There’s a conspiracy by top government operatives to have Kenya banned by Fifa as a diversionary tactic over the issue of the failed construction and renovations of stadiums.
Sports Cabinet Secretary Ambassador Dr Amina Mohammed and the ministry’s Principle Secretary Joe Okudo after failing to account for Ksh23 billion allocated for the stadiums.
The duo are now hell bent to have the country banned by the world governing football body Fifa so that they can cover up for the misdeeds of embezzling money meant for preparations of the national football teams amounting to Sh88 million.
Amina and Okudo have hatched a plan to corner Football Kenya Federation (FKF) by toying with the idea of blackmail and threats and painting the federation negatively to whip up emotions and sympathy of Kenyans into distracting them from being questioned about the incomplete works on stadiums.
Recently, Confederation of African Football (CAF) inspectors banned the Moi International Sports Centre, Kasarani and Nyayo National Stadium from hosting international matches for falling short of the required standards.
The ministry saw the imminent ban of the stadiums coming and decided to engage war with the federation through the press.
Amina and Okudo knew that once the country’s only international stadiums were suspended from hosting matches will end up with them being questioned about the use of the Ksh23 billion that was allocated for the work.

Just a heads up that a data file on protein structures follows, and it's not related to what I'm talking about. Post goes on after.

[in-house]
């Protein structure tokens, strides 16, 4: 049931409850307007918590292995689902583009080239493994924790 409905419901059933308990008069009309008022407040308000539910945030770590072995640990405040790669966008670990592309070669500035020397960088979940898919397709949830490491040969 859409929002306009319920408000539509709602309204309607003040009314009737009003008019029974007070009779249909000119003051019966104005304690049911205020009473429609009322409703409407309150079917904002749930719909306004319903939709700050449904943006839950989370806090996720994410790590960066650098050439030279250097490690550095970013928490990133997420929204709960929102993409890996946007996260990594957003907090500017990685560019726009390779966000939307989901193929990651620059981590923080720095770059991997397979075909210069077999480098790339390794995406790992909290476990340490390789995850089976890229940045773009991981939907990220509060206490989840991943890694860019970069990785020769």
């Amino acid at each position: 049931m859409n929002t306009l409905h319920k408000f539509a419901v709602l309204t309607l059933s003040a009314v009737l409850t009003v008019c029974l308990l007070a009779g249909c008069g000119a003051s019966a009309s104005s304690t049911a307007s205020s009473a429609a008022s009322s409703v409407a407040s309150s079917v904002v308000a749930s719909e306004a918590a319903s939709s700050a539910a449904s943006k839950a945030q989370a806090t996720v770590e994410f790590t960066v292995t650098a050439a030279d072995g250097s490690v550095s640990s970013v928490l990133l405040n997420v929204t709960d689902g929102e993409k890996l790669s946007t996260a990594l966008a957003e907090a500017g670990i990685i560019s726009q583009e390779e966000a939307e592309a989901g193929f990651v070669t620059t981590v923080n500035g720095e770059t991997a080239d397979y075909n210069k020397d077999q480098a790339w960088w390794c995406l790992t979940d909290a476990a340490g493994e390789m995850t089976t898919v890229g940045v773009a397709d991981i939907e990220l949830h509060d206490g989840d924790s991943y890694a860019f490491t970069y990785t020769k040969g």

Record Kenyan Premier League champions Gor Mahia and the league’s reigning champions Tusker FC will be forced to play their home matches in another adopted country.
Due to the lack of a standard Fifa approved stadium, Mali hosted Harambee Stars at the 45,000 capacity Stade Adrar in Agadir
Mali, ranked 10th in Africa, are among eight countries who have been barred from hosting 2022 World Cup qualifiers next month after failing Confederation of African Football (CAF) venue inspections.
Other nations who must use a neutral ground for a home fixture between September 1-November 15 are Burkina Faso, Central African Republic, Djibouti, Guinea-Bissau, Malawi, Namibia and Niger.
Mali boasted six international-standard stadiums, including two in Bamako, when they staged the 2002 Africa Cup of Nations.
Poor stadium maintenance is a major problem in Africa and South African Patrice Motsepe warned offenders soon after being elected CAF president this year to rectify the situation or face the consequences.
The bans were confirmed when FIFA released the fixtures for the first two rounds of a group programme that also involves double matchdays in October and November.
All 40 teams bidding for five places at the 2022 finals in Qatar will play two fixtures — one home and one away — during September.
With only the 10 section winners advancing to the final elimination phase next March, the potential loss of home advantage for three matches could be crucial.
Countries whose stadium facilities and or playing surfaces were considered not up to international standards were allowed to nominate alternate venues.
Burkina Faso, Niger (both Marrakech), Djibouti (Rabat) and Mali (Agadir) opted for Morocco and Malawi and Namibia (both Soweto) selected South Africa.
The Central African Republic (Douala) picked Cameroon and Guinea-Bissau (Nouakchott) decided on Mauritania.
All the countries chose venues relatively close geographically except Djibouti as Djibouti City is about 5,600 kilometres (3,480 miles) southeast of Rabat if flying directly between the capital cities.
kenya face the possibility of hosting Rwanda in Somalia or Tanzania in the last match of the first round of the 2022 FIFA Worldcup qualifiers.